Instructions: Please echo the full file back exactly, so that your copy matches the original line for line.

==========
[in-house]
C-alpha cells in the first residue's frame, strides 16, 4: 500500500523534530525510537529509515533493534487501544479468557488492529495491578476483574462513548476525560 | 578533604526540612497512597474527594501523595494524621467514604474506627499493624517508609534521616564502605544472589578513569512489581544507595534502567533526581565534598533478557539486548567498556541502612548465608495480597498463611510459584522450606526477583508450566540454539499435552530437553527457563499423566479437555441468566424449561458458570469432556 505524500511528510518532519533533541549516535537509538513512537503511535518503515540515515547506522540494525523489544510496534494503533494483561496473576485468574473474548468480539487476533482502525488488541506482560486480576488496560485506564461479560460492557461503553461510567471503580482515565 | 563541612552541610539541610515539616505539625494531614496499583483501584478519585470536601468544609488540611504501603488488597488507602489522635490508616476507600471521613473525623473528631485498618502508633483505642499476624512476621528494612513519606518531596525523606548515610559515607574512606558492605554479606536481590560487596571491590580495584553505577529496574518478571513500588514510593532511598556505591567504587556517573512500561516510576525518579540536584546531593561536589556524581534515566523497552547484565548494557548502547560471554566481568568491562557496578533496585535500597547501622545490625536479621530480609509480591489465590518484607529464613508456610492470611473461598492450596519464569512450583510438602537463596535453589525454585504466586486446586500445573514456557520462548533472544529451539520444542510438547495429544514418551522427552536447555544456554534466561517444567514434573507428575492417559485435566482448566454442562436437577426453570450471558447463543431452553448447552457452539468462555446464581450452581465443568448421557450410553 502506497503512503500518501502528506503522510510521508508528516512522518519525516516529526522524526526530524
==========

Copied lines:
[in-house]
C-alpha cells in the first residue's frame, strides 16, 4: 500500500523534530525510537529509515533493534487501544479468557488492529495491578476483574462513548476525560 | 578533604526540612497512597474527594501523595494524621467514604474506627499493624517508609534521616564502605544472589578513569512489581544507595534502567533526581565534598533478557539486548567498556541502612548465608495480597498463611510459584522450606526477583508450566540454539499435552530437553527457563499423566479437555441468566424449561458458570469432556 505524500511528510518532519533533541549516535537509538513512537503511535518503515540515515547506522540494525523489544510496534494503533494483561496473576485468574473474548468480539487476533482502525488488541506482560486480576488496560485506564461479560460492557461503553461510567471503580482515565 | 563541612552541610539541610515539616505539625494531614496499583483501584478519585470536601468544609488540611504501603488488597488507602489522635490508616476507600471521613473525623473528631485498618502508633483505642499476624512476621528494612513519606518531596525523606548515610559515607574512606558492605554479606536481590560487596571491590580495584553505577529496574518478571513500588514510593532511598556505591567504587556517573512500561516510576525518579540536584546531593561536589556524581534515566523497552547484565548494557548502547560471554566481568568491562557496578533496585535500597547501622545490625536479621530480609509480591489465590518484607529464613508456610492470611473461598492450596519464569512450583510438602537463596535453589525454585504466586486446586500445573514456557520462548533472544529451539520444542510438547495429544514418551522427552536447555544456554534466561517444567514434573507428575492417559485435566482448566454442562436437577426453570450471558447463543431452553448447552457452539468462555446464581450452581465443568448421557450410553 502506497503512503500518501502528506503522510510521508508528516512522518519525516516529526522524526526530524